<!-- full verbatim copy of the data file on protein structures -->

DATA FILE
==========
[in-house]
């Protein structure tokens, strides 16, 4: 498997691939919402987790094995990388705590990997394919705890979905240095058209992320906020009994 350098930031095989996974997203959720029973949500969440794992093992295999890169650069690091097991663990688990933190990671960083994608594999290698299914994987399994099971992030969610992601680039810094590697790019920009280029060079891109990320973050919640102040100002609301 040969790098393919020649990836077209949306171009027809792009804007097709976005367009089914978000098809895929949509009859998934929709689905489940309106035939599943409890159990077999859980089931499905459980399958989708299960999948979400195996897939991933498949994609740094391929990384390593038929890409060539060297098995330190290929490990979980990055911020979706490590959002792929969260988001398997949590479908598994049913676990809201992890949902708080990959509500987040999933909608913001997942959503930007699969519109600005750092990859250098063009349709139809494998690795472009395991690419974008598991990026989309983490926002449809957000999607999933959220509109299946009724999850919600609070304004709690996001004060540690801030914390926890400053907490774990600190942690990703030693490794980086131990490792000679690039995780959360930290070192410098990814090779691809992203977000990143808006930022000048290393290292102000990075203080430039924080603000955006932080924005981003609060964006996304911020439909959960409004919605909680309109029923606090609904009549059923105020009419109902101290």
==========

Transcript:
[in-house]
């Protein structure tokens, strides 16, 4: 498997691939919402987790094995990388705590990997394919705890979905240095058209992320906020009994 350098930031095989996974997203959720029973949500969440794992093992295999890169650069690091097991663990688990933190990671960083994608594999290698299914994987399994099971992030969610992601680039810094590697790019920009280029060079891109990320973050919640102040100002609301 040969790098393919020649990836077209949306171009027809792009804007097709976005367009089914978000098809895929949509009859998934929709689905489940309106035939599943409890159990077999859980089931499905459980399958989708299960999948979400195996897939991933498949994609740094391929990384390593038929890409060539060297098995330190290929490990979980990055911020979706490590959002792929969260988001398997949590479908598994049913676990809201992890949902708080990959509500987040999933909608913001997942959503930007699969519109600005750092990859250098063009349709139809494998690795472009395991690419974008598991990026989309983490926002449809957000999607999933959220509109299946009724999850919600609070304004709690996001004060540690801030914390926890400053907490774990600190942690990703030693490794980086131990490792000679690039995780959360930290070192410098990814090779691809992203977000990143808006930022000048290393290292102000990075203080430039924080603000955006932080924005981003609060964006996304911020439909959960409004919605909680309109029923606090609904009549059923105020009419109902101290």